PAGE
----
But back to St. Anthony: The opening prayer of today's Mass asked God that "By his prayers and example, may we learn to deny ourselves and to love [God] above all things." Deny ourselves? Talk about counter-cultural! Love God above all things? Do I love God more than I love CSI or the New Jersey Devils? Will I plan my schedule so I can spend an hour watching my favorite television show or a sporting event, but the prospect of spending an hour in quiet prayer with the Lord is unthinkable? Impossible? And when I do get myself to go and pray, do I bring enough stuff to read that it looks like I'm waiting for a train at Penn Station? Fortunately the prayer itself gives me hope: It asks God that we can learn to live this way, which means that it doesn't come naturally (which is especially true nowadays). In other words, to deny ourselves is not sliding downhill into some valley; it's a plateau which involves an uphill climb in order to get to.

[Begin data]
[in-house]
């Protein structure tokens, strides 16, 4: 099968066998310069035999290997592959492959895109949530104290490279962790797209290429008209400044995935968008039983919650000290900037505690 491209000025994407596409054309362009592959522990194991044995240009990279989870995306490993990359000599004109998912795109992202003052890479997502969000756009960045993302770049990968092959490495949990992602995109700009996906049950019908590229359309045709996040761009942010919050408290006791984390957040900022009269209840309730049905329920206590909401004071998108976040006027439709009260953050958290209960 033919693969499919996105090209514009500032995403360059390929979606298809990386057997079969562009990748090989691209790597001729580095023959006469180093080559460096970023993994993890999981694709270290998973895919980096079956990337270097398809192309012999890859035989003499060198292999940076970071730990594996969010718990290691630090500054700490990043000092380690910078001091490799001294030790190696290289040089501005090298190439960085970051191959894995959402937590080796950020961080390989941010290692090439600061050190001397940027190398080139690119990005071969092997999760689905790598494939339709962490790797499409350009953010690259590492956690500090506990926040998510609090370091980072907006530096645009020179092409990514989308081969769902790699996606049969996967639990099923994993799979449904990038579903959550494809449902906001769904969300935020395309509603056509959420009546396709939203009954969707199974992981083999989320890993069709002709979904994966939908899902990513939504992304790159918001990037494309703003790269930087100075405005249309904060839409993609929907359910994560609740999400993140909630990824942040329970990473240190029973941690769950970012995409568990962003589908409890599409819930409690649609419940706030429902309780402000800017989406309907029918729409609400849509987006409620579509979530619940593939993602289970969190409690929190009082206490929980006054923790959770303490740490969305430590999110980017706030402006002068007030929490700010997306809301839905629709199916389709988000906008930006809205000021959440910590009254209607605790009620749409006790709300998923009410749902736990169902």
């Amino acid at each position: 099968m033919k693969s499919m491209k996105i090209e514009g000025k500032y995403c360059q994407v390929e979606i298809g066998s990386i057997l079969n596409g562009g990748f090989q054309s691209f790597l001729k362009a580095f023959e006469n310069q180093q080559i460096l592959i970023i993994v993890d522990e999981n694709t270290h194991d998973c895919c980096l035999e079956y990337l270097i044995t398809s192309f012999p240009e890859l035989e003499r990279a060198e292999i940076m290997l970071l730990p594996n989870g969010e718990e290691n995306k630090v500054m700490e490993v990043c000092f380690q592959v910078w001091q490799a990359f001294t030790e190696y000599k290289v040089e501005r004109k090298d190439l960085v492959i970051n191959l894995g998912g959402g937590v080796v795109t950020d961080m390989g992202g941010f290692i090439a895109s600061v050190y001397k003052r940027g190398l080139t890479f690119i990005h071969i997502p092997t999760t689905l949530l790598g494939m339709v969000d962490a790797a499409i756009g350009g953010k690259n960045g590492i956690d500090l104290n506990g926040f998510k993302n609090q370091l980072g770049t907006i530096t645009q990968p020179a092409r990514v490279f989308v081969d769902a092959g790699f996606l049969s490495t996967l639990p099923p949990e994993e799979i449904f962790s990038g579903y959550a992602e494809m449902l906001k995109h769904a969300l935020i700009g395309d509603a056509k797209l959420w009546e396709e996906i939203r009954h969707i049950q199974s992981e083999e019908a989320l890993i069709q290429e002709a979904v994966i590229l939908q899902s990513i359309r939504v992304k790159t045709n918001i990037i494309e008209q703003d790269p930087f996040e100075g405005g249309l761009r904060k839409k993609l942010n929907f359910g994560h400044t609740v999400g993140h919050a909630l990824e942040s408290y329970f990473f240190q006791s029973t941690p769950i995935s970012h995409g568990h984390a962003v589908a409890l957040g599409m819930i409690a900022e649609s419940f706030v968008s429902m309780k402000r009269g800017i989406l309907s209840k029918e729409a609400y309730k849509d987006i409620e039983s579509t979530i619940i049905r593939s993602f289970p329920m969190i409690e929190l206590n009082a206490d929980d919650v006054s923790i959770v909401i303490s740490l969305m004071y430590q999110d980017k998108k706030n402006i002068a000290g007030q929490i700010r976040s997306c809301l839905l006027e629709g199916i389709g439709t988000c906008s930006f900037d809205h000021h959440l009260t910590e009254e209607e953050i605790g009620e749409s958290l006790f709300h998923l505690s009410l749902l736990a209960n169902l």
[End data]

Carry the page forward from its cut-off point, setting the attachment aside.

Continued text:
Has the information society passed by the vocation to be a contemplative? Not so. In my own Garden State (Chester, N.J., to be exact) we have the Bethlehem Hermitage, where there not only exists a "Laura" (community) of men and women consecrated hermits, but the opportunity to experience life without iPods, the internet, and 400 channels of TV.

When I was a teen, there was a popular rap song at the time which said, "You talk too much. Home boy, you never shut-up." Great advice. St. Anthony of the Desert, pray for us!.

Monday, January 15, 2007

Dress for Supernatural Success